x Abu Dhabi, UAESunday 23 July 2017

Drinking coffee by numbers on Abu Dhabi's Corniche

Three Special Cafés on Abu Dhabi Corniche offer a place for night owls to gather, eat, and smoke shisha together.

Many of those who are used to staying up into the early hours can be found at one of three Special Cafes dotted along the Corniche.
Many of those who are used to staying up into the early hours can be found at one of three Special Cafes dotted along the Corniche.

It is 3am, and most of Abu Dhabi is asleep.

But many of those who are used to staying up well into the night - and the early hours - can be found at one of three Special Cafes dotted along the Corniche.

The scented-smoke-filled sanctuaries for night owls don't appear, on face value, to live up to their name. But the kitschy and faded decor of each has created a loyal following.

On the front of every menu - as if to further bolster the chain's already solid reputation - are the words: "Surpassing your expectations."

Laughter and relaxed chatter emanate from each location.

"I come here almost all the time," says Nariman Fadel, a Palestinian expatriate who was born in the UAE.

A regular since the first cafe opened in 1999, Ms Fadel, a make-up artist, says her family has seen three generations adopt the chain as a home from home.

Just a few hundred metres apart, the three cafes are now unofficially referred to by their numerical listings, numbered from right to left.

"I just dropped my mother off home. But my daughter, who comes here all the time, she prefers to smoke shisha in number two," she says while chatting with her friends and waving her purple shisha pipe in her hand.

For Ms Fadel, there is no better outdoor area than the one provided by the third cafe, affectionately referred to as "three". But it was not love at first sight. "We stayed at the first one, initially, but then we transferred to the second and, finally, the third."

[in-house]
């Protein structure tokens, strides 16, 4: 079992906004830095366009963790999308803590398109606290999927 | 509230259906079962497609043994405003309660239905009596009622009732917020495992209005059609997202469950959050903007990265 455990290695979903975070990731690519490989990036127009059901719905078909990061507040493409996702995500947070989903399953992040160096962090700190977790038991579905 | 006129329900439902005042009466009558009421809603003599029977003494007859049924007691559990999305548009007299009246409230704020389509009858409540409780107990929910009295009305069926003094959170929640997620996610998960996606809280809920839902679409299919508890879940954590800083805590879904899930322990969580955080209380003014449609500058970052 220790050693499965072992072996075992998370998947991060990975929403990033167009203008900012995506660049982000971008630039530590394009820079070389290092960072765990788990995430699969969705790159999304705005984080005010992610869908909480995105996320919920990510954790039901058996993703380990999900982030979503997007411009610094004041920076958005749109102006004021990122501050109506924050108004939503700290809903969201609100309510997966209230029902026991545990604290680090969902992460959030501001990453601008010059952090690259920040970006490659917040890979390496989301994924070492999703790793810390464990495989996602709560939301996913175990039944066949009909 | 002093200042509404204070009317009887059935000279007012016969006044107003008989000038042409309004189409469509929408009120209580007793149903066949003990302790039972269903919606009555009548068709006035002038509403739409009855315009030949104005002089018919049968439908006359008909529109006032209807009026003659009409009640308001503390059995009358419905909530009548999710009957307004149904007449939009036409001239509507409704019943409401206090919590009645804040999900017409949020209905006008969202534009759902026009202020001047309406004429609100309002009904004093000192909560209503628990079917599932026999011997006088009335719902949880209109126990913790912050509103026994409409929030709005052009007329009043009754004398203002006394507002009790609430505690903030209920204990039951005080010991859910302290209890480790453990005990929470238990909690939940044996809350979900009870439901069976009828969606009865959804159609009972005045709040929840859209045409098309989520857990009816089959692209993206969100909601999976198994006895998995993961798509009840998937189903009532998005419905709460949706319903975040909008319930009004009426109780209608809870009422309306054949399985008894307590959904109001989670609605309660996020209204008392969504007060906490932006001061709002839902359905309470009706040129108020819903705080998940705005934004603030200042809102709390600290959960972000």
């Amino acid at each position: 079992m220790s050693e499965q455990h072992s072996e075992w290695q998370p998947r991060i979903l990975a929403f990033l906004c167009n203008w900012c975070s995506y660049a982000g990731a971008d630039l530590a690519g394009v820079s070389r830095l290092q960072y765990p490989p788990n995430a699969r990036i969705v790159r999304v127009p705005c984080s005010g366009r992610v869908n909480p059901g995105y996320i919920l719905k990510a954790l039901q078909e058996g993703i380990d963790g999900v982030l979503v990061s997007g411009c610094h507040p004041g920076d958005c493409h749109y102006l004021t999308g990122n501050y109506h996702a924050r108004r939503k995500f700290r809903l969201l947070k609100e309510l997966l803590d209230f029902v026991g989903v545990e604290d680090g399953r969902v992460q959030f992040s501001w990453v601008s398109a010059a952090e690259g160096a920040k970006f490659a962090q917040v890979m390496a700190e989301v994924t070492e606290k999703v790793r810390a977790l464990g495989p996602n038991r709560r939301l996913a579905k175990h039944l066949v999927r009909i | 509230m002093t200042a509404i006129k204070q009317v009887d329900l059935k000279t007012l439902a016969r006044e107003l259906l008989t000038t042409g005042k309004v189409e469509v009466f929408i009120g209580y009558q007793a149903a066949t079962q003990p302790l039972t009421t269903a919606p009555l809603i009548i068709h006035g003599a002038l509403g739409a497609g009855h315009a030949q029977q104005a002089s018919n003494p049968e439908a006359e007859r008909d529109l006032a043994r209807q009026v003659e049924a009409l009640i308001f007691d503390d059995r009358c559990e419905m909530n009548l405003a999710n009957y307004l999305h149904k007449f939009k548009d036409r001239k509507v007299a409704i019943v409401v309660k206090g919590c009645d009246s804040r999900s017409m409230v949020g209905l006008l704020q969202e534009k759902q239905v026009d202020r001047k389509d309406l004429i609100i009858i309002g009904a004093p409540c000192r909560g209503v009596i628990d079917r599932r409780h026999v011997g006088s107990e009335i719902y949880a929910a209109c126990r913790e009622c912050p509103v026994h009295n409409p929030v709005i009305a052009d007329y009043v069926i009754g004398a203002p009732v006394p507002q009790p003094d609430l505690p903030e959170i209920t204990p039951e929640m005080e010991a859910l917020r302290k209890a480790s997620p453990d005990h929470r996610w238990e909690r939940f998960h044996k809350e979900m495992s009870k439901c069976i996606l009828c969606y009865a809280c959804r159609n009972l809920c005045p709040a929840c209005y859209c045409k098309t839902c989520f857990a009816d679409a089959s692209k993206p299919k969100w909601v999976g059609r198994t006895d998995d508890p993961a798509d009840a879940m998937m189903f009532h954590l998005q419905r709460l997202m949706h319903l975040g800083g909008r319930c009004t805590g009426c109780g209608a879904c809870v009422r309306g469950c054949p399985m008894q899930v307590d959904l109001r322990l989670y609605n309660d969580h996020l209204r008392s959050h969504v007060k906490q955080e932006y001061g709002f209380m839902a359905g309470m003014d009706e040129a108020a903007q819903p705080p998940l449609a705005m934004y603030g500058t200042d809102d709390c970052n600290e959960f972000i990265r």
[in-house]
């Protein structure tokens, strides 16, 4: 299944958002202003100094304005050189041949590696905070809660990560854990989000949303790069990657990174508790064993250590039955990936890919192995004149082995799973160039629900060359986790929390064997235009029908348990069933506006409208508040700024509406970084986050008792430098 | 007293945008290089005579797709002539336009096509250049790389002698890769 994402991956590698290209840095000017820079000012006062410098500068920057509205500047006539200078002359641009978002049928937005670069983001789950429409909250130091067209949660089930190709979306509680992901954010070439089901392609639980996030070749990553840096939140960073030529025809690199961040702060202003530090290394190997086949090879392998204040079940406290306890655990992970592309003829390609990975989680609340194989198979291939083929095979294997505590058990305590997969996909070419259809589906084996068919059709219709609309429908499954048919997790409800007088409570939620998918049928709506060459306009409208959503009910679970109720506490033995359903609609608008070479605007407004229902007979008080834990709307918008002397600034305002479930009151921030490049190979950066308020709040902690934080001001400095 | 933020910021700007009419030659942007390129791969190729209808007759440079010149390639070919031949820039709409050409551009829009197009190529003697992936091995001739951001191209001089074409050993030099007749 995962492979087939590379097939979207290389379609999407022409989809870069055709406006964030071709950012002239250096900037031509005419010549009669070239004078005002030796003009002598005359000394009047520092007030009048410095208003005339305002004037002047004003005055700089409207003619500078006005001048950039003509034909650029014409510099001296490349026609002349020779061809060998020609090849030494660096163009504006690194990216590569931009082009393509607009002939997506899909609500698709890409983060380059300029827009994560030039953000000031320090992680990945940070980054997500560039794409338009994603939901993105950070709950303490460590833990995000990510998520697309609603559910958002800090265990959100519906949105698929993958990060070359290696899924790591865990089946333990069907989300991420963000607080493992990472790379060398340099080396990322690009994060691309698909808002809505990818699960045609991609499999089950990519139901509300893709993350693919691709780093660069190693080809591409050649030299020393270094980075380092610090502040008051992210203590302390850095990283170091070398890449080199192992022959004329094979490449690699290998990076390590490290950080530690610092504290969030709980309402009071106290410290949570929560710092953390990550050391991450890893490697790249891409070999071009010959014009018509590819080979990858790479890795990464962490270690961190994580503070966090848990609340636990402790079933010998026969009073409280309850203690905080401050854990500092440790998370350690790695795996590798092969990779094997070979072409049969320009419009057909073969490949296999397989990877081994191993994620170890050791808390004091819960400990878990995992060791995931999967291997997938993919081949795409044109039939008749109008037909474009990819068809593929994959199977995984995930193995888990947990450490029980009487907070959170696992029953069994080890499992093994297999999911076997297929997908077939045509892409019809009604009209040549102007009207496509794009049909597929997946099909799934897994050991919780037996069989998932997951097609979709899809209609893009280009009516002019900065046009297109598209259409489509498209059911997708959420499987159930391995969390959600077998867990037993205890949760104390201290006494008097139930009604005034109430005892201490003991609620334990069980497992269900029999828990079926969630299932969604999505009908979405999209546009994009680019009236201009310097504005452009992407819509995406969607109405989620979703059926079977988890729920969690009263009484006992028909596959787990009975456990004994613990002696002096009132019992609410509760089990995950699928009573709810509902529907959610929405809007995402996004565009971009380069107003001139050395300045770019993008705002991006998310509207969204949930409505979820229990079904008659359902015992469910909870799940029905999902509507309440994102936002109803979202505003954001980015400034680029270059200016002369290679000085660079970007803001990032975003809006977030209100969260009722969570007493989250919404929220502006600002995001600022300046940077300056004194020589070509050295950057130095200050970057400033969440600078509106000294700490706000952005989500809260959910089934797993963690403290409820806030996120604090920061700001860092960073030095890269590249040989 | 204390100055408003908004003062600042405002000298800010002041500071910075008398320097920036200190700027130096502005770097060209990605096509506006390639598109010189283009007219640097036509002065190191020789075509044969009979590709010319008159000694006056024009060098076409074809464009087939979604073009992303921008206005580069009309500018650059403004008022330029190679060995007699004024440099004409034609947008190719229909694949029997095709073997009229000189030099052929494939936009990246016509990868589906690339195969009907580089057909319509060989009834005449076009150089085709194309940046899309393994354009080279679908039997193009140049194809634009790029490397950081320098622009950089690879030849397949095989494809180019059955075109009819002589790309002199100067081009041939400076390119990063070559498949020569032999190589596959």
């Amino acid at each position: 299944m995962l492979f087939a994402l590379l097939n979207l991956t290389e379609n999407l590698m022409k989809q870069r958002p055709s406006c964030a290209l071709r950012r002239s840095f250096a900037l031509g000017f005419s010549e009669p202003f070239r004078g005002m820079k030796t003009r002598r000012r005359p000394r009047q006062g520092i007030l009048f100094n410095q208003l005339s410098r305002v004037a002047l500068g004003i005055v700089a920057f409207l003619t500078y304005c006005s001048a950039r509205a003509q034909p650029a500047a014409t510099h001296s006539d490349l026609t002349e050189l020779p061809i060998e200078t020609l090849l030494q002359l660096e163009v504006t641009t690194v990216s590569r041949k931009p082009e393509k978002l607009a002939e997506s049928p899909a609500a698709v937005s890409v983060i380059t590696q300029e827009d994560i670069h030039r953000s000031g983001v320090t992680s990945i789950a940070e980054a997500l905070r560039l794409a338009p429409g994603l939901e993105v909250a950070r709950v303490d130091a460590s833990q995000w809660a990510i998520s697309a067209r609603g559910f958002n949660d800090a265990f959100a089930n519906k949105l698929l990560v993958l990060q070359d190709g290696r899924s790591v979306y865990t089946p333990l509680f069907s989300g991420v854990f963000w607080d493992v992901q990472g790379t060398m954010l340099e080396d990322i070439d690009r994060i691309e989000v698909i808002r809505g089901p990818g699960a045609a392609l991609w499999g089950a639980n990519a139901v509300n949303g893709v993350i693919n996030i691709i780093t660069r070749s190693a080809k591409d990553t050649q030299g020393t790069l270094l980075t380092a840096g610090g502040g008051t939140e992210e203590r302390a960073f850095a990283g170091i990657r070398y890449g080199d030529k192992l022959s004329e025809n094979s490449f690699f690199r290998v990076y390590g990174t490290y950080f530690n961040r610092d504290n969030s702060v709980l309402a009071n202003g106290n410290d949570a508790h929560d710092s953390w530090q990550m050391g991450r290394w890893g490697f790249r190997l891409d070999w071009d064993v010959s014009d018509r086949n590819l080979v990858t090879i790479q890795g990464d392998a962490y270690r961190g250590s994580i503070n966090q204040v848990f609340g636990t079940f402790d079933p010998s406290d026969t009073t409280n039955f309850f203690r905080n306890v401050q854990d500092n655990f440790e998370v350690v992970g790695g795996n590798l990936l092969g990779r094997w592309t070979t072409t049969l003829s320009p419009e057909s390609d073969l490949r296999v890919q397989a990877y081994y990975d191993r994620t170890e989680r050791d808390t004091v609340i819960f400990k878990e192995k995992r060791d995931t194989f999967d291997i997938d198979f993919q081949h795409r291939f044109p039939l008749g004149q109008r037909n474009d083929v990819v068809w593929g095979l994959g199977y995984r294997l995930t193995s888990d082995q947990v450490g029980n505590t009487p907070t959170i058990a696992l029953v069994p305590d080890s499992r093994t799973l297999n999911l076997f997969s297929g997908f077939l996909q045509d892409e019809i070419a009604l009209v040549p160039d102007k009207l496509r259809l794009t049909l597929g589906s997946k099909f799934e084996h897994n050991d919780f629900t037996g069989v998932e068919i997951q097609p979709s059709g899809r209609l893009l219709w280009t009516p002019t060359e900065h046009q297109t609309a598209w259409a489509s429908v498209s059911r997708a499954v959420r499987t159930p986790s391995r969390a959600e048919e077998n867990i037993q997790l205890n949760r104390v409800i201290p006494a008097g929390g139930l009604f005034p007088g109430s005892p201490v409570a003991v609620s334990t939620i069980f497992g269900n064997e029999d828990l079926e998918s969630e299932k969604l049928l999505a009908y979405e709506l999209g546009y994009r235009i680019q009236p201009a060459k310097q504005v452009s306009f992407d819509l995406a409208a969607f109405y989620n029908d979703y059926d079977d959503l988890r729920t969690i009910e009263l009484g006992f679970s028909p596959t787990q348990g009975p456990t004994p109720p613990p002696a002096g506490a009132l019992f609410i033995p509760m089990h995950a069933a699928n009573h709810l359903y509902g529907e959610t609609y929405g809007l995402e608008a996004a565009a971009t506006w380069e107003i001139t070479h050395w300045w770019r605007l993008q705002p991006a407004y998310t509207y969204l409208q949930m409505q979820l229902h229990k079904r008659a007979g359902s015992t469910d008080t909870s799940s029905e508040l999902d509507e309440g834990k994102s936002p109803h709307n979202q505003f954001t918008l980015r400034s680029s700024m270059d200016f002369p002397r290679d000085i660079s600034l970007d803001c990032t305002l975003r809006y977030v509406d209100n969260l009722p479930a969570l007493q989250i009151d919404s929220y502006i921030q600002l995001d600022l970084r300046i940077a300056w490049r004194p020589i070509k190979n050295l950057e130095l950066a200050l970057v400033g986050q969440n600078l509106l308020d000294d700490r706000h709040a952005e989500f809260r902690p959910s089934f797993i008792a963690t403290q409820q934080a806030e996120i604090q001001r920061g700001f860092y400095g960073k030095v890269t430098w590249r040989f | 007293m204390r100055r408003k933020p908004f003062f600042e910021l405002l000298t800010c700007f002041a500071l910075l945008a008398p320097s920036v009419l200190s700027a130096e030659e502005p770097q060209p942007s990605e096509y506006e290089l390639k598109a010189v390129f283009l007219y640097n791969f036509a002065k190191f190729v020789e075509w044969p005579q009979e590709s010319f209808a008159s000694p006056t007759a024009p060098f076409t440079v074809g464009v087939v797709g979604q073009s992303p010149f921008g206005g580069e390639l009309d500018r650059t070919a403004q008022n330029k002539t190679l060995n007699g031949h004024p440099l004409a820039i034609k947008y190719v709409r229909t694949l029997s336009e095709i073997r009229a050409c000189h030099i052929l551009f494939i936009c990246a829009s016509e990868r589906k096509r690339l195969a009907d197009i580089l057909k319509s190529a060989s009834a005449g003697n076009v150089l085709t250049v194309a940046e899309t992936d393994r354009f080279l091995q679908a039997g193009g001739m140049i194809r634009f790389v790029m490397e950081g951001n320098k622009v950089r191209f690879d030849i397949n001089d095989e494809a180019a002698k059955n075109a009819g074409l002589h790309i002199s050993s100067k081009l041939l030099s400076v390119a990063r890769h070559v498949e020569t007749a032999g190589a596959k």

Sometimes they go to play cards. At other times, they chat about politics, jobs and family. Special Cafe is a haven for people who work long hours, Ms Nadel says.

Pointing to one of her companions, she says: "I finished my duty at midnight, he finished late. We all finish late, so where do we go?"

The cafes also offer an escape for some of the staff, all of whom work 12-hour shifts.

Working as a supervisor at cafe number three since he left Syria in 2010, Mohammed Al Mohammed has avoided enlistment in the Syrian national army back home.

No matter the weather, the cafes are always full, the 24-year-old says. "If you came here two months ago," he says, pointing to the half-filled outdoor sitting area, "this place was full". He adds: "Now, it is still full, but more people stay indoors."

Ahbet Padilla, a singer at a nearby hotel, moved from the Philippines several months ago. He comes to cafe number three to wind down after work.

Accompanied by two of his friends, the 41-year-old expatriate says there are other perks, too.

"We come for the apple and mint shisha," says the perfectly coiffed entertainer, who will likely head home at his usual time of about 5am.

"This is also one of the only places that is open all night, and when I finish my set, my adrenaline is so high that I don't sleep till about 7am anyway."

The cafe has an inviting atmosphere, and treats its regulars well, says Mr Padilla, who calls many of the waiters by their names.

By now, it is 4.35am, but the patrons show no sign of leaving. At one table, in cafe number two, 60-year-old Ismail Ouf has only just packed away his oud, after serenading the crowd.

A musician by trade, he says the cafe was very popular among Egyptians.

"It is a nice place, and you can bring your family and friends. We Egyptians like the funny atmosphere," he says.

Finishing off the dregs of their Turkish coffees, Mr Ouf and his friend finally relinquish their table, leaving the cafe to a chorus of birds chirping in the nearby trees.

The pair are by no means the last to leave.

It is now 5am and, in the cafes that never sleep, the festivities continue.